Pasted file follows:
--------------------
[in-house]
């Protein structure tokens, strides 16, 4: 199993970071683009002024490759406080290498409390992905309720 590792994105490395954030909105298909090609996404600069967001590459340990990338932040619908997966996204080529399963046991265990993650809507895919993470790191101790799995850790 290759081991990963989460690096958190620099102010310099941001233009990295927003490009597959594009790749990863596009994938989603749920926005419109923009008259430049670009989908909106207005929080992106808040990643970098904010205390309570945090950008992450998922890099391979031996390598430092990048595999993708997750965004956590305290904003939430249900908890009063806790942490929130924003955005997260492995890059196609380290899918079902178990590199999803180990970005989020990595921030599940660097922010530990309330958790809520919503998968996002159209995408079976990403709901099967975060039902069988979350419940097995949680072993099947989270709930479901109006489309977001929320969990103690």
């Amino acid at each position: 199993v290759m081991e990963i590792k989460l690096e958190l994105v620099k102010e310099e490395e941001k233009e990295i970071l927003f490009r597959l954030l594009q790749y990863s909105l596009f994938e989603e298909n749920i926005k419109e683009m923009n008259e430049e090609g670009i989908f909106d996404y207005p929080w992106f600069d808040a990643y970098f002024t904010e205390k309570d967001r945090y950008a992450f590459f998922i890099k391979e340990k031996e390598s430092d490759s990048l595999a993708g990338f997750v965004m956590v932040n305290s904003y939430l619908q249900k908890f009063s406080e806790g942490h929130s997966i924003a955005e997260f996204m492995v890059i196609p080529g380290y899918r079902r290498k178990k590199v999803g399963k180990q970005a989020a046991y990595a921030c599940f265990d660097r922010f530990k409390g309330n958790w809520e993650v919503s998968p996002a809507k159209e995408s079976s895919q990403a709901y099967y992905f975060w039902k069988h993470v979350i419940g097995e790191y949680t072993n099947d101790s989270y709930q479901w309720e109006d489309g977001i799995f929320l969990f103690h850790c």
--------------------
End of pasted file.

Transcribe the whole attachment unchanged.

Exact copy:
[in-house]
């Protein structure tokens, strides 16, 4: 199993970071683009002024490759406080290498409390992905309720 590792994105490395954030909105298909090609996404600069967001590459340990990338932040619908997966996204080529399963046991265990993650809507895919993470790191101790799995850790 290759081991990963989460690096958190620099102010310099941001233009990295927003490009597959594009790749990863596009994938989603749920926005419109923009008259430049670009989908909106207005929080992106808040990643970098904010205390309570945090950008992450998922890099391979031996390598430092990048595999993708997750965004956590305290904003939430249900908890009063806790942490929130924003955005997260492995890059196609380290899918079902178990590199999803180990970005989020990595921030599940660097922010530990309330958790809520919503998968996002159209995408079976990403709901099967975060039902069988979350419940097995949680072993099947989270709930479901109006489309977001929320969990103690």
């Amino acid at each position: 199993v290759m081991e990963i590792k989460l690096e958190l994105v620099k102010e310099e490395e941001k233009e990295i970071l927003f490009r597959l954030l594009q790749y990863s909105l596009f994938e989603e298909n749920i926005k419109e683009m923009n008259e430049e090609g670009i989908f909106d996404y207005p929080w992106f600069d808040a990643y970098f002024t904010e205390k309570d967001r945090y950008a992450f590459f998922i890099k391979e340990k031996e390598s430092d490759s990048l595999a993708g990338f997750v965004m956590v932040n305290s904003y939430l619908q249900k908890f009063s406080e806790g942490h929130s997966i924003a955005e997260f996204m492995v890059i196609p080529g380290y899918r079902r290498k178990k590199v999803g399963k180990q970005a989020a046991y990595a921030c599940f265990d660097r922010f530990k409390g309330n958790w809520e993650v919503s998968p996002a809507k159209e995408s079976s895919q990403a709901y099967y992905f975060w039902k069988h993470v979350i419940g097995e790191y949680t072993n099947d101790s989270y709930q479901w309720e109006d489309g977001i799995f929320l969990f103690h850790c």